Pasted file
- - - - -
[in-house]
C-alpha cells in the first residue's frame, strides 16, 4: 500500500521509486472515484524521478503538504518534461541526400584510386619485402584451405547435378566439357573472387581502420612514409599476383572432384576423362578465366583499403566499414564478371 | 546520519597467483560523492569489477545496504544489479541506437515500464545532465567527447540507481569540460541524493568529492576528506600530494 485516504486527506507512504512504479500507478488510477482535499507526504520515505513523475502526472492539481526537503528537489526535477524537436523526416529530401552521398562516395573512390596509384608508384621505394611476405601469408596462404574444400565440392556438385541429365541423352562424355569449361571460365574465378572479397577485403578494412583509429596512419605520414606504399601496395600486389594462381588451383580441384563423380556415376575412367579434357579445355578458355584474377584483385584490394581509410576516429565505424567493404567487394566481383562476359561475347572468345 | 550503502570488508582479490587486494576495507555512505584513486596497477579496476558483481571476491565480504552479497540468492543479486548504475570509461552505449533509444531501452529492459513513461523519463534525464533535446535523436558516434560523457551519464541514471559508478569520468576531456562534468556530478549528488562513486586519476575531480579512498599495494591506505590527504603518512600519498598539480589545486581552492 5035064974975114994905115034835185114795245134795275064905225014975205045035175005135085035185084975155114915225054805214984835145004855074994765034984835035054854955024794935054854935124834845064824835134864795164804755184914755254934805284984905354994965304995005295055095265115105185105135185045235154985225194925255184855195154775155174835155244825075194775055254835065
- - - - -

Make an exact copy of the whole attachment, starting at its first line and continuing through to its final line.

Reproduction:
[in-house]
C-alpha cells in the first residue's frame, strides 16, 4: 500500500521509486472515484524521478503538504518534461541526400584510386619485402584451405547435378566439357573472387581502420612514409599476383572432384576423362578465366583499403566499414564478371 | 546520519597467483560523492569489477545496504544489479541506437515500464545532465567527447540507481569540460541524493568529492576528506600530494 485516504486527506507512504512504479500507478488510477482535499507526504520515505513523475502526472492539481526537503528537489526535477524537436523526416529530401552521398562516395573512390596509384608508384621505394611476405601469408596462404574444400565440392556438385541429365541423352562424355569449361571460365574465378572479397577485403578494412583509429596512419605520414606504399601496395600486389594462381588451383580441384563423380556415376575412367579434357579445355578458355584474377584483385584490394581509410576516429565505424567493404567487394566481383562476359561475347572468345 | 550503502570488508582479490587486494576495507555512505584513486596497477579496476558483481571476491565480504552479497540468492543479486548504475570509461552505449533509444531501452529492459513513461523519463534525464533535446535523436558516434560523457551519464541514471559508478569520468576531456562534468556530478549528488562513486586519476575531480579512498599495494591506505590527504603518512600519498598539480589545486581552492 5035064974975114994905115034835185114795245134795275064905225014975205045035175005135085035185084975155114915225054805214984835145004855074994765034984835035054854955024794935054854935124834845064824835134864795164804755184914755254934805284984905354994965304995005295055095265115105185105135185045235154985225194925255184855195154775155174835155244825075194775055254835065